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Thomas College to receive $974,000 in federal money to expand cybersecurity program | #hacking | #cybersecurity | #infosec | #comptia | #pentest | #ransomware


Frank Appunn is a professor of cybersecurity at Thomas College in Waterville. He’s shown Saturday in one of the college’s computer labs. The school will receive $974,000 in federal money to expand its cybersecurity program to meet a growing demand for information security analysts. Michael G. Seamans/Morning Sentinel

WATERVILLE — Thomas College will receive $974,000 in federal money to expand its cybersecurity program and help more students gain a foothold in a fast-growing field.

The funding is part of $10.2 million earmarked for Maine colleges and universities, and workforce development programs, from the massive omnibus spending bill approved by Congress last month.

The money Thomas will receive will be used in several ways, including tuition assistance, scholarships, technology upgrades and professional development for staff and students, according to college Provost Thomas Edwards.

“We’re all impacted, we all rely on security,” Edwards said. “It’s just like the electricity and the other kinds of infrastructure that we have, we just have to invest in infrastructure and we have to invest in the knowledge, so that we have good people who are educated who can keep up with the pace of the technology and the change.”

Frank Appunn, a cybersecurity professor at Thomas College, said that as technology has advanced, it creates more value for companies, but also new risks. Cybersecurity is the work of minimizing those risks and defending that value, he said.

“Technology enables us to deliver more better and new things at more affordable prices,” Appunn said. “However, when we use technology, we also introduce new risks. So as technology creates value, we must also defend from the abuses that can happen from technology.”

Cybersecurity experts are needed in several different sectors of the economy: businesses, government agencies, nonprofits, schools, hospitals and more. Criminals can use malware to stop business or steal personal data, and sometimes it’s unexpected information that they are looking for. Things like the name of a young child who has never opened a bank account, Appunn said, whose identity can then be used for money laundering.

And as the use of technology across industries grows — especially since the pandemic has forced many into remote or hybrid work — the demand for cybersecurity knowledge is high.

The U.S. Bureau of Labor Statistics reports that the median pay for an information security analyst in 2021 was $102,600, and job openings for these workers is expected to increase 35% over the 10-year period ending in 2031, much higher than the average job increase of 5% over the same period. About 19,500 openings for information security analysts are projected each year until 2031.

“We know that these are high-paying jobs, we know that these are high-paying careers, and we also know through the experience with COVID, that the ability to operate in a hybrid or online environment, a tech-rich environment, is going to be really, really crucial to the economy of the future,” Edwards said. “So by looking at students that we serve, and providing them a direct pathway into a really high end, career path, we think that this is a win for everybody.”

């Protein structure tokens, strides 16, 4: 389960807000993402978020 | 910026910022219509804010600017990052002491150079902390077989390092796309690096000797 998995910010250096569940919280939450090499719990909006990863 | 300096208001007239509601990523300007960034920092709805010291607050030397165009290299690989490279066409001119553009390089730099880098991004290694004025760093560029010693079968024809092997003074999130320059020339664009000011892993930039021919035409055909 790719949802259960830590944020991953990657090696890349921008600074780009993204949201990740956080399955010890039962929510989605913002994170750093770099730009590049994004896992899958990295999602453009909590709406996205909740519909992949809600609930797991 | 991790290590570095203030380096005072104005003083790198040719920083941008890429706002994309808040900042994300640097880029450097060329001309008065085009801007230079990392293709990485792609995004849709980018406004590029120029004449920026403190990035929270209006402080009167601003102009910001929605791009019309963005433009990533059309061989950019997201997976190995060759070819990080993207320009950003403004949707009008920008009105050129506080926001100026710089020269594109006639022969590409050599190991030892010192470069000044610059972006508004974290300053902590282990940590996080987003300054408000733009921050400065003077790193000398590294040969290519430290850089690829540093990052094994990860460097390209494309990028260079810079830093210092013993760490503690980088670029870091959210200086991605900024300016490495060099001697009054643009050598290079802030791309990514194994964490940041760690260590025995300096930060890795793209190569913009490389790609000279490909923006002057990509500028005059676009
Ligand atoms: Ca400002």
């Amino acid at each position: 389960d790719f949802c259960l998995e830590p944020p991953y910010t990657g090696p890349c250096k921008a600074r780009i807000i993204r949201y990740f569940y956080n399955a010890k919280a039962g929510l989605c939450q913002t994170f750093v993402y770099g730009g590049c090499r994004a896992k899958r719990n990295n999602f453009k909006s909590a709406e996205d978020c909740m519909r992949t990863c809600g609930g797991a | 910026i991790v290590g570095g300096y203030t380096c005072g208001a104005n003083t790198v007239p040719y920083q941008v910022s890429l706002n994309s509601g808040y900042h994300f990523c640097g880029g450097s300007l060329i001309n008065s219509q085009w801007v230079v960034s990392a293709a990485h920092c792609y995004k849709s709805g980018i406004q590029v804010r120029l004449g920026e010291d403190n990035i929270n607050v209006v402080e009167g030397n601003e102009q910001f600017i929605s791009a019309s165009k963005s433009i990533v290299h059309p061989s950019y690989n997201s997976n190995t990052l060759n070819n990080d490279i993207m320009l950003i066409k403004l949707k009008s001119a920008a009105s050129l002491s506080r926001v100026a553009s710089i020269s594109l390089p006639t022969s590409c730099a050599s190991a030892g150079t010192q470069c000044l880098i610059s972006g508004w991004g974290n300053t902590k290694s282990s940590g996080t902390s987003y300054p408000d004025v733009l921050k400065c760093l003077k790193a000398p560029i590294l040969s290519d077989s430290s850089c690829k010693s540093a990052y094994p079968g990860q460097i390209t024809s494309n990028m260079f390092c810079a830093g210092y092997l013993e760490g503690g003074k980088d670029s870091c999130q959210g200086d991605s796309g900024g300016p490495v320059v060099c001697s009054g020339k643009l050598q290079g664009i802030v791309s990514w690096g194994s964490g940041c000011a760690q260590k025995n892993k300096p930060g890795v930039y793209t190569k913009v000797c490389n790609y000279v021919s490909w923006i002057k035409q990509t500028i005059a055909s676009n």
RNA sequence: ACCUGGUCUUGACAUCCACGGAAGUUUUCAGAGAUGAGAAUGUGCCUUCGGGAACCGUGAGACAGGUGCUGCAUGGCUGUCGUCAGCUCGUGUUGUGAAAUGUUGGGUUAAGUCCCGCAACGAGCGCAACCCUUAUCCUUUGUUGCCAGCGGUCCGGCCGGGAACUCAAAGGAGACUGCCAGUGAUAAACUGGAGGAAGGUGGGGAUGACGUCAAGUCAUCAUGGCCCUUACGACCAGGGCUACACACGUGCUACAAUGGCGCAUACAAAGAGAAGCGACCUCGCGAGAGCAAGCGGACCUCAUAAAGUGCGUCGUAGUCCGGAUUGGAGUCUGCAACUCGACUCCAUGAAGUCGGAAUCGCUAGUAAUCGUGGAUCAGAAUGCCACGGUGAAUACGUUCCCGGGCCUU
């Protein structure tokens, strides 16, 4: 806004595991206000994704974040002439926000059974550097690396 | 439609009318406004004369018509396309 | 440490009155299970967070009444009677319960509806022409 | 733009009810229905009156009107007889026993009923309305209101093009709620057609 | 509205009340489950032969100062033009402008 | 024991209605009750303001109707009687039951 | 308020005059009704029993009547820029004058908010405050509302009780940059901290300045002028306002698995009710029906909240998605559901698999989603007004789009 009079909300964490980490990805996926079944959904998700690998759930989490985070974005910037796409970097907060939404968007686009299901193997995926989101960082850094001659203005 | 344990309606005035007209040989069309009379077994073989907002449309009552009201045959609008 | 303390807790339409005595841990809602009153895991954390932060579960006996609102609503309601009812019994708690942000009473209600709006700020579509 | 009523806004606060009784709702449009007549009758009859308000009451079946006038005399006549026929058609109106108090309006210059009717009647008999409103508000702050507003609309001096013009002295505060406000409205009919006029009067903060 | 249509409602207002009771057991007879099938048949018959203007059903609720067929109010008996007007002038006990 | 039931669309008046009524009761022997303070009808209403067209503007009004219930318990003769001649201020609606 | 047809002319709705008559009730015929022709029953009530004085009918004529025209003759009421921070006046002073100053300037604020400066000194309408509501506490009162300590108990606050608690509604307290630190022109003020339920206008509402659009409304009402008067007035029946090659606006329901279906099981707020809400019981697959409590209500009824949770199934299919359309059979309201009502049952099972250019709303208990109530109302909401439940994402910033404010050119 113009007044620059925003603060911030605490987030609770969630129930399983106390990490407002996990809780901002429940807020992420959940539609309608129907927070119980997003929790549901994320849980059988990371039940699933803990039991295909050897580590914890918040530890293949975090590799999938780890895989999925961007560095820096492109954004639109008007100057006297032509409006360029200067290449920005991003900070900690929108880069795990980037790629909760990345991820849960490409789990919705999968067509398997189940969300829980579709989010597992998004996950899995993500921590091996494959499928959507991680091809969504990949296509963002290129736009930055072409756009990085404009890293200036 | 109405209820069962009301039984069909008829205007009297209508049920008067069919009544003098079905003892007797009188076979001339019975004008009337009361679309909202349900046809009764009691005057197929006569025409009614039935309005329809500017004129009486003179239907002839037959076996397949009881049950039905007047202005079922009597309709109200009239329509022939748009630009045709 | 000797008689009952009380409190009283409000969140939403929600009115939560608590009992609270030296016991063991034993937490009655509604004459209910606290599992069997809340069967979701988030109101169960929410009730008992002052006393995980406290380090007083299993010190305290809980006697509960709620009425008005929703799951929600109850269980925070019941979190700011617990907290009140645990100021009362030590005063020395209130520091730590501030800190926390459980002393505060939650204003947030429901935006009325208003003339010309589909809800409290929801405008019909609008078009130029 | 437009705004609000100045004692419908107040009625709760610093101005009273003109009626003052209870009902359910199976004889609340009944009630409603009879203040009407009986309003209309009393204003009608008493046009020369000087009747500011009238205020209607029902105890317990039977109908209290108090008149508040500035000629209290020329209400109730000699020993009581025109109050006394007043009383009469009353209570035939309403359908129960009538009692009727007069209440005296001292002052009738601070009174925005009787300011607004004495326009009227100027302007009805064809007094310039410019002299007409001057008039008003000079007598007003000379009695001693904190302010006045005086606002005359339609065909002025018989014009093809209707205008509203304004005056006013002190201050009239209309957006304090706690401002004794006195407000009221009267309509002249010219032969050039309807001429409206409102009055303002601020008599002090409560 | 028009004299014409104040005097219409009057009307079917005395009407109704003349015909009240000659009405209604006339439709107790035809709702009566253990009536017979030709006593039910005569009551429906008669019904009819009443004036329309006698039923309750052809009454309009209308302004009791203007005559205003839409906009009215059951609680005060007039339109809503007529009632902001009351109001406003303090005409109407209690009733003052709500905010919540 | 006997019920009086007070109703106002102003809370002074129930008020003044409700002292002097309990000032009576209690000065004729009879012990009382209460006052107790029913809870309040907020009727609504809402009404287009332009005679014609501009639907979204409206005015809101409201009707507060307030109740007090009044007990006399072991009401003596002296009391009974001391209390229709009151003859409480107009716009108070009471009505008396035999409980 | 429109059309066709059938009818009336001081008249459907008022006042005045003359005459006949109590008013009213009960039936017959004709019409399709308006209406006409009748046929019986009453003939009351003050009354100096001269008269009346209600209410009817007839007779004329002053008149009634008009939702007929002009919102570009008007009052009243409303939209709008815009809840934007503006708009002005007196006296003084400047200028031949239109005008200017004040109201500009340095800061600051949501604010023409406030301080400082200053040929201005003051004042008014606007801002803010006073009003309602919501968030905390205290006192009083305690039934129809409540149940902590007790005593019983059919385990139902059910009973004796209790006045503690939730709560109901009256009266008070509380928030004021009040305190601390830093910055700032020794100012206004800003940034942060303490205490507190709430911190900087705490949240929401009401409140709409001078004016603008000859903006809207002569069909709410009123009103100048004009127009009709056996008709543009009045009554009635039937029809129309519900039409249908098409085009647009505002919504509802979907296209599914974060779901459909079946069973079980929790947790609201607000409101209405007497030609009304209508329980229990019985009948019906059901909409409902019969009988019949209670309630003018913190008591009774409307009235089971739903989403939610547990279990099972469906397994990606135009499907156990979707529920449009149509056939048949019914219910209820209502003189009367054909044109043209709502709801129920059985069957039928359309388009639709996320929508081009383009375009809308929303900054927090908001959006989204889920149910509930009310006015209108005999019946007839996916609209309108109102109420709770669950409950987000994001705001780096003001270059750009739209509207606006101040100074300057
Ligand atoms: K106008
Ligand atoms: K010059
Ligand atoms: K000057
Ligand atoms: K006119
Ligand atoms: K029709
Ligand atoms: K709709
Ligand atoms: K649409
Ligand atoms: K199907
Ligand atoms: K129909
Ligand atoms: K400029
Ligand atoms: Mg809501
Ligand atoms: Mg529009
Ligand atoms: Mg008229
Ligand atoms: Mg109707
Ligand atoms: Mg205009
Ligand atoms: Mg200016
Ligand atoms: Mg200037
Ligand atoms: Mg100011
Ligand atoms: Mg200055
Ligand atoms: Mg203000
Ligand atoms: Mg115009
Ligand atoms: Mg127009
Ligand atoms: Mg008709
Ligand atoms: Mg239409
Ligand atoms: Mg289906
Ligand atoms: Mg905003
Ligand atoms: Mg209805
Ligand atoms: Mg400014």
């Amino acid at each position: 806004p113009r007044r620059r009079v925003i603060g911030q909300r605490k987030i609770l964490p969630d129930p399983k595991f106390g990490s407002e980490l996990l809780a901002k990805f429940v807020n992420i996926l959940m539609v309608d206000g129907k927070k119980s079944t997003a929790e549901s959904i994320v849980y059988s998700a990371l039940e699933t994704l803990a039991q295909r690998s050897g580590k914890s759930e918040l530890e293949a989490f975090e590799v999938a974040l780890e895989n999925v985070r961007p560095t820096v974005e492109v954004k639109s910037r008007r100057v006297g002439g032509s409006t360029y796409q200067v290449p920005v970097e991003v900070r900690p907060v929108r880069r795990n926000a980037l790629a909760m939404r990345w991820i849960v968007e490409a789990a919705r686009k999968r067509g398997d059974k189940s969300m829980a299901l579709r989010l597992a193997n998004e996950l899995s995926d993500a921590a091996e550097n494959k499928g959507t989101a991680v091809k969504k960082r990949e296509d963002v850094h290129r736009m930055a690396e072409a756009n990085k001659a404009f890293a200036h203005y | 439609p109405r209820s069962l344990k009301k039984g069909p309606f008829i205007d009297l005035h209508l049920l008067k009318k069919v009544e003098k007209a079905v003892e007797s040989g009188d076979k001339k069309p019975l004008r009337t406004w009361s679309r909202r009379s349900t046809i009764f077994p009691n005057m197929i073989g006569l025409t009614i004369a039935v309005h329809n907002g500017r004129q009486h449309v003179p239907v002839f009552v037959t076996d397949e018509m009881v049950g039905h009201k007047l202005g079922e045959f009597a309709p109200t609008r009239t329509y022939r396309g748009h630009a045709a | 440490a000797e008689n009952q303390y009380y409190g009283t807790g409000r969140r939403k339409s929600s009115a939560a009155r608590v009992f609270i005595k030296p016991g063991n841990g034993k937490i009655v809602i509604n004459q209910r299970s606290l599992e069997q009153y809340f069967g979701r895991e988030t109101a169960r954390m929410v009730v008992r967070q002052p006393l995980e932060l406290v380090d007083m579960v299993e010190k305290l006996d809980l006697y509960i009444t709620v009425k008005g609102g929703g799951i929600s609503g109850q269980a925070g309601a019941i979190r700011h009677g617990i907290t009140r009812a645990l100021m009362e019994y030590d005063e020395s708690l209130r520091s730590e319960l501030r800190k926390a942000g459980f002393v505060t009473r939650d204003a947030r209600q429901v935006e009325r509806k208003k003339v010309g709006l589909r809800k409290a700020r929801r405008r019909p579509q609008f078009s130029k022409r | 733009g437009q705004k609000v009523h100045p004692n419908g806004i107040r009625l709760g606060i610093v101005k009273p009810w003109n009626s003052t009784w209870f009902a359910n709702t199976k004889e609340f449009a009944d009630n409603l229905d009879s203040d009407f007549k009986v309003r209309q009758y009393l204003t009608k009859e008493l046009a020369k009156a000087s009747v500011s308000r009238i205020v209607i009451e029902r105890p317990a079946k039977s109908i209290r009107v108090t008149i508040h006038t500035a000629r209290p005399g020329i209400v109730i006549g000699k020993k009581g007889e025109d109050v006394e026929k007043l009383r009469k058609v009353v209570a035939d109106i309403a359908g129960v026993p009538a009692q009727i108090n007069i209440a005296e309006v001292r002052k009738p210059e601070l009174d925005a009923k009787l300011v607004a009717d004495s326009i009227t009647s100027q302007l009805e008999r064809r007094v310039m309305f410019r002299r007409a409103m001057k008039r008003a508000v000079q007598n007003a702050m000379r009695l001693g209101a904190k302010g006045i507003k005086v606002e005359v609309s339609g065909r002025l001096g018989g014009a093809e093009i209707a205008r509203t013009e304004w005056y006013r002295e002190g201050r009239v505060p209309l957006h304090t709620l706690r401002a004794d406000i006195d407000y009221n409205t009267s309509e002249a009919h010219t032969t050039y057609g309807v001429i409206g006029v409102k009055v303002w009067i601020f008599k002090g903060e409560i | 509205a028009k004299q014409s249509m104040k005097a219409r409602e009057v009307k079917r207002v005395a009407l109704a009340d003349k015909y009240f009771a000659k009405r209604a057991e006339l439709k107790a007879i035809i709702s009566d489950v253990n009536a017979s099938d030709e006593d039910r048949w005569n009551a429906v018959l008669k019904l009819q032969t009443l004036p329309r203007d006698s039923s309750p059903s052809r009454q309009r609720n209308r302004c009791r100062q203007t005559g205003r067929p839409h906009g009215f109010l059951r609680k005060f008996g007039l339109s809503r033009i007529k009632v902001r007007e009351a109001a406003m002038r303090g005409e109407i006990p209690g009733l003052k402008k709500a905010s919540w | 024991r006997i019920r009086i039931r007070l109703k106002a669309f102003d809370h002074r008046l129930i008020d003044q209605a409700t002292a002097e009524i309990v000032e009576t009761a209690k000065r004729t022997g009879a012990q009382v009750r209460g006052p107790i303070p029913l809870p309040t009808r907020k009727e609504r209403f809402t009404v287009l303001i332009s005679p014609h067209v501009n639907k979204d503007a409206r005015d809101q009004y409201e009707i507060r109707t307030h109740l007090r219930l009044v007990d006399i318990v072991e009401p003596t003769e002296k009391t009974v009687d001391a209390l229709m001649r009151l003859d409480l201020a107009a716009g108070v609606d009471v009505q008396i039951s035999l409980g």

Appunn said the college has relationships with several companies that have offered jobs to cybersecurity graduates, and the college could easily place twice as many students just with those companies.

“Corporations are struggling to find cyber-skilled people,” Appunn said.

The Thomas College program is designed to be available to students of any background, Appunn said. The university now offers a bachelor’s and master’s degree in cybersecurity, a master of business administration with an emphasis on cybersecurity, and a certificate for advanced study.

Appunn has been involved in developing the program since it began in 2013, and part of the curriculum goal is to provide a broad education that allows students to walk away with not only the technical skills, but also the communication and business skills.

Take Danielle Demillo, for example. She studied criminal justice at Thomas and found herself working at a bank, doing physical security, focusing on money laundering. But she found her company, and the financial industry, were seeing more and more digital attacks. She had the opportunity to do some technology-related work and enjoyed it.

Although she didn’t have a computer science background, she decided to get a master’s degree in cybersecurity at Thomas. She had to do some upfront studying on her own, to be able to keep up with the technical skills, but graduated with her degree in 2020, and just a few weeks later found a higher level job.

Now she works as an assurance practice manager at Tyler Technologies, managing people who test security systems for clients to find weaknesses. She said Thomas’ classes prepared her for her role, where she needs the technical know-how but also has to manage people and handle a budget.

“Even if it didn’t teach me everything, it taught me how to think, how to figure things out, which is huge,” Demillo said. “It’s not just the material, it’s how to use the skills to figure out things that you don’t know, which I think was my big takeaway from the program — it’s been a literal game changer for my career.”


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